Inter Trader wrote on September 15, 2011, explaining the European Sovereign Debt Crisis:
[The core of the problem was most likely irresponsible lending by banks. A credit bubble was created through banks lending out money to individuals and businesses to acquire assets that proved to be worth less than the amount of the loans. This was especially true in the real estate sector – something we also saw happening in the United States.
When these banks got into trouble because of bad loan practices, the government had to bail them out using public funds. This happened in the United States and it was repeated in Greece and other European countries.
The government of course has no money of its own – it has to raise it either through taxes or through loans. Since tax money is normally used to finance the current budget expenditure, the money to bail out banks had to come from loans. What therefore happened is that the US, Greece and subsequently other European governments issued government bonds to finance these bailouts.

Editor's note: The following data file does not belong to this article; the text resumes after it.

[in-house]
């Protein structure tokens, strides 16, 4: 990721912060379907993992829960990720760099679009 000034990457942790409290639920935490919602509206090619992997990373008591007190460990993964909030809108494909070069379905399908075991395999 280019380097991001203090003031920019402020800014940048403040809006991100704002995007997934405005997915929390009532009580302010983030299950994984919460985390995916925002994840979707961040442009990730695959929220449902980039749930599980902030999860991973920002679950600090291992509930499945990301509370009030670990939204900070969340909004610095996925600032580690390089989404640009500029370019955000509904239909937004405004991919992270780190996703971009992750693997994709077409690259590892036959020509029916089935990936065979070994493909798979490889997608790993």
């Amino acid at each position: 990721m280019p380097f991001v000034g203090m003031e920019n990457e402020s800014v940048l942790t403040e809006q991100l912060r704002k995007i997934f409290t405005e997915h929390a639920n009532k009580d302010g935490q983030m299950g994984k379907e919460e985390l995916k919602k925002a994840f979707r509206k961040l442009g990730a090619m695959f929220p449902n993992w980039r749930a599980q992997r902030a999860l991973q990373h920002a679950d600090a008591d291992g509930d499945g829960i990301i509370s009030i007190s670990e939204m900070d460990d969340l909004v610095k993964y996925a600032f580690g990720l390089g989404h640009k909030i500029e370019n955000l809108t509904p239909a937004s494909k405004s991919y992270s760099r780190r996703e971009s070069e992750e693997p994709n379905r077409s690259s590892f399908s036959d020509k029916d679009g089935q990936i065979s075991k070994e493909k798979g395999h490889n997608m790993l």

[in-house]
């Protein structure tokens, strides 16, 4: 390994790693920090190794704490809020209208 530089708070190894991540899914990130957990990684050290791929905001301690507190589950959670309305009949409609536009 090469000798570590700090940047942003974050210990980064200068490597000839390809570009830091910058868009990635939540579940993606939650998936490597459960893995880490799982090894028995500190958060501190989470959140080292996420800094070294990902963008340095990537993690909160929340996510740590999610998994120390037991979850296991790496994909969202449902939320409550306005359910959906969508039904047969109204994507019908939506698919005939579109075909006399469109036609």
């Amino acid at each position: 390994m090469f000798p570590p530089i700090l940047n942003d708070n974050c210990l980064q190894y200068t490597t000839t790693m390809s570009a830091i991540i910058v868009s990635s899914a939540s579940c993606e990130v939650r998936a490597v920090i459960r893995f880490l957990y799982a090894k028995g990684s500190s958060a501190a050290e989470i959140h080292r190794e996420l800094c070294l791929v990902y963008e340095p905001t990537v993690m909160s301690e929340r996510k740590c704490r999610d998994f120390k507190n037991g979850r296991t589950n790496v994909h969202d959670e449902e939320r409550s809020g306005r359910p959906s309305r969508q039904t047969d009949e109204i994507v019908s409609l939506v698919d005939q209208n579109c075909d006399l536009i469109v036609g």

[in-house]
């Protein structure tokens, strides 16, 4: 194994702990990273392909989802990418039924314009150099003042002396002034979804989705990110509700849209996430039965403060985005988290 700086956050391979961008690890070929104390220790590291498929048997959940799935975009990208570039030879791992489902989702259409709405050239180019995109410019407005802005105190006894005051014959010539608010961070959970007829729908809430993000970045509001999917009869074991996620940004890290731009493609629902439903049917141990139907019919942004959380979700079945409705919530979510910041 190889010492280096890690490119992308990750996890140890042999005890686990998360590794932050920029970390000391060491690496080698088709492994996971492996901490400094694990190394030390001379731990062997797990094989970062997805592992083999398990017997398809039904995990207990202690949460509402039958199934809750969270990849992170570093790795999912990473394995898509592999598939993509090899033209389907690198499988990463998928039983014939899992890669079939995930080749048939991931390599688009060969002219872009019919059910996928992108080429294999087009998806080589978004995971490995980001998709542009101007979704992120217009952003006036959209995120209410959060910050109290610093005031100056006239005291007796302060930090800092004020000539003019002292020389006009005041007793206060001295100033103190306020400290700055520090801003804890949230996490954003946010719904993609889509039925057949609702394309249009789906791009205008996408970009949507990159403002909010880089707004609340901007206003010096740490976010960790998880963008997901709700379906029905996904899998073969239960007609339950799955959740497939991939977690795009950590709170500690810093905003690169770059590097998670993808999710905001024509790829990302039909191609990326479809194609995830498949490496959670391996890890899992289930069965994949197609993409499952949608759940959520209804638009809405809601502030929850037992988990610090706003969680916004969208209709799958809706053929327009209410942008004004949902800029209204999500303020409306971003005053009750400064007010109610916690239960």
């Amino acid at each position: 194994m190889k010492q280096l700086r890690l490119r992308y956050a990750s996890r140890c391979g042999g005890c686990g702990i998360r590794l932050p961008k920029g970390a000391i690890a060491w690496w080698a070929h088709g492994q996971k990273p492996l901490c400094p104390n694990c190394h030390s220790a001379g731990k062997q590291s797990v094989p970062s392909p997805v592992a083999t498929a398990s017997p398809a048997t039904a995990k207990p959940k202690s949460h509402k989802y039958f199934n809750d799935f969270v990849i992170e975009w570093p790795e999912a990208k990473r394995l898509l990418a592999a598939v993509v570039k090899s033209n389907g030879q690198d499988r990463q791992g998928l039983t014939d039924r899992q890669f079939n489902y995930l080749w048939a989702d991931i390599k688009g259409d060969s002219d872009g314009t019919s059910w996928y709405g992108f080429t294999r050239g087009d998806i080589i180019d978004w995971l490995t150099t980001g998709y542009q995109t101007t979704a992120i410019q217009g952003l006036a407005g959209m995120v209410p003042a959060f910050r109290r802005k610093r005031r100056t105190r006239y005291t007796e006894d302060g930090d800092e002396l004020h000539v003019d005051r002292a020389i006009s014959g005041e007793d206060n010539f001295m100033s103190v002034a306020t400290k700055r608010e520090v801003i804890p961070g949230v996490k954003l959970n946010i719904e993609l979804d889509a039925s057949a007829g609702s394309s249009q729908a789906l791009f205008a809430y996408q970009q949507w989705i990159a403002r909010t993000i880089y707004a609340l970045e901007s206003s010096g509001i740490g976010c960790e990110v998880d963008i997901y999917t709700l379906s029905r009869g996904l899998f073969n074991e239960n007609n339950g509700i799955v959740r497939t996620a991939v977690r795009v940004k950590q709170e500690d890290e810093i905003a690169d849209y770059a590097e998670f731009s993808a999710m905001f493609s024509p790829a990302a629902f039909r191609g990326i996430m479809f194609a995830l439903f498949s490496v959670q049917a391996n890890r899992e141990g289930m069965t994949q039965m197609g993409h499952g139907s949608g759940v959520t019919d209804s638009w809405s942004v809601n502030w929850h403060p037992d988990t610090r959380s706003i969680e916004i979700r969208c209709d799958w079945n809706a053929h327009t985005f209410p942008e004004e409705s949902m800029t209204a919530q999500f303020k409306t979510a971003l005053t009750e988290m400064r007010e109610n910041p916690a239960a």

The problem with government bonds is that you have to pay interest on them and when the market starts doubting your ability to repay the loan, the interest rate will become higher and higher. In the end it is a downward spiral – the government takes up more loans to roll over existing ones, but the interest rates keep on getting higher and higher.]
Yesterday for the first time the EuroNews TV stated in a news bulletin that the new PMs of Greece and Italy and other EU officials are Goldman Sachs associates and ex-employees.
What is called “irresponsible lending by banks” is actually a deliberate act of sabotage for the sovereignty of specifically targeted some European states.
It is a replay of the tragic comedy “The Merchant of Venice”. cutting a iuſt pound of his fleſh
But can the money lenders take their loot without dropping blood?
These debts were made with evil intentions and they must be either written off or rescheduled by the people without additional usury.
External Debts of Rich Countries:
|Country||External Debt in US $||PerCaptia in US $||% of GDP|